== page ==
Pakistan

Militancy Pushes Northern Pakistan Close to Industrial Collapse

Already saddled with a veritable catalogue of crises, Pakistan’s largest province, the Khyber Pakhtunkhwa (KP) now finds itself on the verge of industrial collapse, as extortion and kidnappings drive away all prospects for production or employment.

Pakistan’s Bangle Industry Strangles Workers at Home

IPS' Zofeen Ebrahim visits a group of home-based workers in Pakistan's Hyderabad who work long hours for little pay and no recognition of the labour they perform.

Pakistan's Bangle Industry Strangles Workers at Home from IPS News - IPSTV on Vimeo.


With Refugees Comes Crime

Blaming Afghan refugees for a surge in crime, Pakistan’s Khyber Pakhtunkhwa province has placed restrictions on the movement of those who do not possess legal documents to stay in the country.

Raped, And Abandoned By Law

Amina Bibi, an 18-year-old from Pakistan’s Punjab province, was allegedly raped by four men on Jan. 5 this year. All the accused were granted bail. A desperate Amina set herself on fire outside a police station on Mar. 13 and succumbed to burn injuries the next day.

Displaced and Disturbed in Pakistan

Every night in his sleep, Rizwan Ahmed sees his sons being killed. “When he wakes up, he starts crying. He realises they are dead and it was the nightmare he has been having,” says Dr. Mian Iftikhar Hussain, the psychiatrist treating him.

World Cuts Back Military Spending, But Not Asia

For the second year in a row, the world is spending a little less on the military. Asia, however, has failed to get the memo. The region is spending more at a time when many others are spending less.

Taliban Screens a New Silence

Mushfiq Wali, a 22-year-old shoemaker in northern Pakistan, loves watching films in the local Pashto language. But he says the Taliban are a killjoy: their bomb attacks have led to the closure of movie theatres, again. “They don’t spare anything that brings happiness.”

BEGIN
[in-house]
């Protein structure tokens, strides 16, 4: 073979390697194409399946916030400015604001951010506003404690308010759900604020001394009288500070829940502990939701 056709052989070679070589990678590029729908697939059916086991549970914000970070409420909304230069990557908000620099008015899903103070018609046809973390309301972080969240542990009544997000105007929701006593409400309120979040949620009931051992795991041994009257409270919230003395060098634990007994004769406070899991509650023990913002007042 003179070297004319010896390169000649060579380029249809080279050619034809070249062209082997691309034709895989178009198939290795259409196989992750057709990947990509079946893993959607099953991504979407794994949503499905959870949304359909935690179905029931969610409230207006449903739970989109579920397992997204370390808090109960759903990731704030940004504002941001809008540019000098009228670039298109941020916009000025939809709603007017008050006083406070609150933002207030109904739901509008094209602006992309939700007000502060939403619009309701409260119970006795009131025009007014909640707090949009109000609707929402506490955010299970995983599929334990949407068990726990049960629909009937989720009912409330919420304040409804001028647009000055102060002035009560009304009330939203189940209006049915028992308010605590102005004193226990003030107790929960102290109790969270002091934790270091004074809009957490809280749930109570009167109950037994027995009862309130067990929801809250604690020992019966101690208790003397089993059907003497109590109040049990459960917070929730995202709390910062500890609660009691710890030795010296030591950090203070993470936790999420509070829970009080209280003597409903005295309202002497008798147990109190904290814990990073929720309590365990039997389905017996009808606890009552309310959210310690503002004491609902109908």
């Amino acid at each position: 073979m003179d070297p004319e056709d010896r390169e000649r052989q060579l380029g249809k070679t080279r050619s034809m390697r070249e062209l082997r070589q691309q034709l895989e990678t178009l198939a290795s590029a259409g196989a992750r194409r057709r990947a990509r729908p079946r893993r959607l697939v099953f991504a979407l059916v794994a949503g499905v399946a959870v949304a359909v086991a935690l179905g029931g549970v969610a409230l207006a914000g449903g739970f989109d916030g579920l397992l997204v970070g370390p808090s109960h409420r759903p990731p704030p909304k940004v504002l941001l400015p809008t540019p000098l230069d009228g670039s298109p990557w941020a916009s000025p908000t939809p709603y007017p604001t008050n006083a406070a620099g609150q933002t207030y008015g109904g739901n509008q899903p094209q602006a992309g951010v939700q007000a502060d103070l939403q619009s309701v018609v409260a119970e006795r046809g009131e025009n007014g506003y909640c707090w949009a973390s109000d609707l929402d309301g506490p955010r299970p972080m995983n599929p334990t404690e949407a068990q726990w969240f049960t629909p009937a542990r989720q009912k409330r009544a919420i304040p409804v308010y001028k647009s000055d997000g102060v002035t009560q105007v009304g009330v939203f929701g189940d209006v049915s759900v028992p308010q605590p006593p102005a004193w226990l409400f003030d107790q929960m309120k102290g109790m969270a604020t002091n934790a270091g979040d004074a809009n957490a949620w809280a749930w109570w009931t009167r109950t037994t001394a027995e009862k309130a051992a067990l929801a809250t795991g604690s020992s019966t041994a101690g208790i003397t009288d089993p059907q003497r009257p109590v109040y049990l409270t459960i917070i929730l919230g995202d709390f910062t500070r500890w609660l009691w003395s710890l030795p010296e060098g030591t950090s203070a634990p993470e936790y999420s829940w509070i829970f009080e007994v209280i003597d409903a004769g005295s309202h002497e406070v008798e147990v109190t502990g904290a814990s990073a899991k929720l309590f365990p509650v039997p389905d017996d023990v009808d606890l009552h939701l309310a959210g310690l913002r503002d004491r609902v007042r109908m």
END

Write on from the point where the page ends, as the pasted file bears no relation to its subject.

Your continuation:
Taliban Provokes New Hunger for Education

Following scattered defiance of the Taliban earlier, a new wave of students is now heading for education in schools and colleges across the troubled north of Pakistan.

Fighting a ‘Losing’ War With the Taliban

Pakistan is in the midst of a heated debate on continuing military operations against the Taliban in the Federally Administered Tribal Areas (FATA), especially after the brutal killing of 23 army soldiers last month.

Injecting HIV Into Pakistan

Pakistan may have low prevalence of HIV/AIDS, with only about 9,000 officially confirmed cases, but the country is at high risk, particularly due to a growing number of injecting drug users (IDUs), say experts.

Pakistani Women Hit Hurdles in Medical Profession

On one of her many visits to Pakistan recently, Sarah Peck, director of the US-Pakistan Women’s Council, spent some time talking to young women medical students in Pakistan. She was struck by their passion and commitment -- and by the hurdles they face.

Smuggled Medicines Save Lives

They are contraband, yet a large number of Pakistanis have come to depend on drugs made in India and smuggled into Pakistan. Patients as well as doctors say these are cheap and effective, even as law enforcers look the other way.

Students Take On the Army

Disturbed by civilian casualties and moved by the plight of people living like refugees in their own country, students from Pakistan’s Federally Administered Tribal Areas (FATA) are demanding an end to army operations against militants on their native soil.

Pakistan Caught Between Talking and Fighting

Whether to make war or peace with the Taliban has become a dilemma for the Pakistani government.

Nowhere to Come In From the Cold

As the temperature dips to zero degrees Celsius, a chill has set into the lives of people like 44-year-old Rasool Khan at the Jalozai camp for internally displaced persons (IDPs) in Pakistan. Huddled in tiny tents, with just a plastic sheet over their heads and no heat, they pass sleepless nights in the bitter cold.

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